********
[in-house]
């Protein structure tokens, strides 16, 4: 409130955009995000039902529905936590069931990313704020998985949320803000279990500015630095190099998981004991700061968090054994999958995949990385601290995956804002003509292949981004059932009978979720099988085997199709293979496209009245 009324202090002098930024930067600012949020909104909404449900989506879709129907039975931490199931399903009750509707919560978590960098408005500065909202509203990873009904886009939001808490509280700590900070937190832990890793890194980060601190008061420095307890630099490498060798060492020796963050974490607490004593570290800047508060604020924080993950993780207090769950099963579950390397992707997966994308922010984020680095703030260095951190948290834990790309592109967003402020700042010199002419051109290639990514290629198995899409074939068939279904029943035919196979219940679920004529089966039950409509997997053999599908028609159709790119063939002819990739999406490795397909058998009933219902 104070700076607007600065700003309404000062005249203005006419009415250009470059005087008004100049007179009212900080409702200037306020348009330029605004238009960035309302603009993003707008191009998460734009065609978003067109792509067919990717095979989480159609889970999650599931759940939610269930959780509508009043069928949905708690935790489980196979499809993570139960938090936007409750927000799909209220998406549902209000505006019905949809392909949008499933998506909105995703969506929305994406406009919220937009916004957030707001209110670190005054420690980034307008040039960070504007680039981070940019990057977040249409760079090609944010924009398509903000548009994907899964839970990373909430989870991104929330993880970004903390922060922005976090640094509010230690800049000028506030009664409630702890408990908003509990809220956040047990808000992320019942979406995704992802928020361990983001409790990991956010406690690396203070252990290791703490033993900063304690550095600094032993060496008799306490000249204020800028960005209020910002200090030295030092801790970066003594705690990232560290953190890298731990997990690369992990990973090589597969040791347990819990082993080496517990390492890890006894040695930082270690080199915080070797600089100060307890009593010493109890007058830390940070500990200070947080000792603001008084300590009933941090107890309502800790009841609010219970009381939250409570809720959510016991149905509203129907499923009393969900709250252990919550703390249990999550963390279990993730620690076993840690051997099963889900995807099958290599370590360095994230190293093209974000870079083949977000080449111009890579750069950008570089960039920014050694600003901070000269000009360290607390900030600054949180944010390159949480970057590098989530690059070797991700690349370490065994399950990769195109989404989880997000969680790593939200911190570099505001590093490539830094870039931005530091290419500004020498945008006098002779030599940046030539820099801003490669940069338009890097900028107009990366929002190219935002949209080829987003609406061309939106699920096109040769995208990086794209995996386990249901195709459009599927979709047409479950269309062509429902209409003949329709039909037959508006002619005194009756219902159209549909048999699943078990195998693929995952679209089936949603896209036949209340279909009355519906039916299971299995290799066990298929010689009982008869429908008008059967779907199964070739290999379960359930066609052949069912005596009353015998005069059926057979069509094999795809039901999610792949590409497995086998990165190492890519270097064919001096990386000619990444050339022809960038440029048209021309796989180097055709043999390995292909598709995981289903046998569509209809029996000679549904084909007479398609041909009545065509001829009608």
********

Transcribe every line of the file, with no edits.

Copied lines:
[in-house]
């Protein structure tokens, strides 16, 4: 409130955009995000039902529905936590069931990313704020998985949320803000279990500015630095190099998981004991700061968090054994999958995949990385601290995956804002003509292949981004059932009978979720099988085997199709293979496209009245 009324202090002098930024930067600012949020909104909404449900989506879709129907039975931490199931399903009750509707919560978590960098408005500065909202509203990873009904886009939001808490509280700590900070937190832990890793890194980060601190008061420095307890630099490498060798060492020796963050974490607490004593570290800047508060604020924080993950993780207090769950099963579950390397992707997966994308922010984020680095703030260095951190948290834990790309592109967003402020700042010199002419051109290639990514290629198995899409074939068939279904029943035919196979219940679920004529089966039950409509997997053999599908028609159709790119063939002819990739999406490795397909058998009933219902 104070700076607007600065700003309404000062005249203005006419009415250009470059005087008004100049007179009212900080409702200037306020348009330029605004238009960035309302603009993003707008191009998460734009065609978003067109792509067919990717095979989480159609889970999650599931759940939610269930959780509508009043069928949905708690935790489980196979499809993570139960938090936007409750927000799909209220998406549902209000505006019905949809392909949008499933998506909105995703969506929305994406406009919220937009916004957030707001209110670190005054420690980034307008040039960070504007680039981070940019990057977040249409760079090609944010924009398509903000548009994907899964839970990373909430989870991104929330993880970004903390922060922005976090640094509010230690800049000028506030009664409630702890408990908003509990809220956040047990808000992320019942979406995704992802928020361990983001409790990991956010406690690396203070252990290791703490033993900063304690550095600094032993060496008799306490000249204020800028960005209020910002200090030295030092801790970066003594705690990232560290953190890298731990997990690369992990990973090589597969040791347990819990082993080496517990390492890890006894040695930082270690080199915080070797600089100060307890009593010493109890007058830390940070500990200070947080000792603001008084300590009933941090107890309502800790009841609010219970009381939250409570809720959510016991149905509203129907499923009393969900709250252990919550703390249990999550963390279990993730620690076993840690051997099963889900995807099958290599370590360095994230190293093209974000870079083949977000080449111009890579750069950008570089960039920014050694600003901070000269000009360290607390900030600054949180944010390159949480970057590098989530690059070797991700690349370490065994399950990769195109989404989880997000969680790593939200911190570099505001590093490539830094870039931005530091290419500004020498945008006098002779030599940046030539820099801003490669940069338009890097900028107009990366929002190219935002949209080829987003609406061309939106699920096109040769995208990086794209995996386990249901195709459009599927979709047409479950269309062509429902209409003949329709039909037959508006002619005194009756219902159209549909048999699943078990195998693929995952679209089936949603896209036949209340279909009355519906039916299971299995290799066990298929010689009982008869429908008008059967779907199964070739290999379960359930066609052949069912005596009353015998005069059926057979069509094999795809039901999610792949590409497995086998990165190492890519270097064919001096990386000619990444050339022809960038440029048209021309796989180097055709043999390995292909598709995981289903046998569509209809029996000679549904084909007479398609041909009545065509001829009608």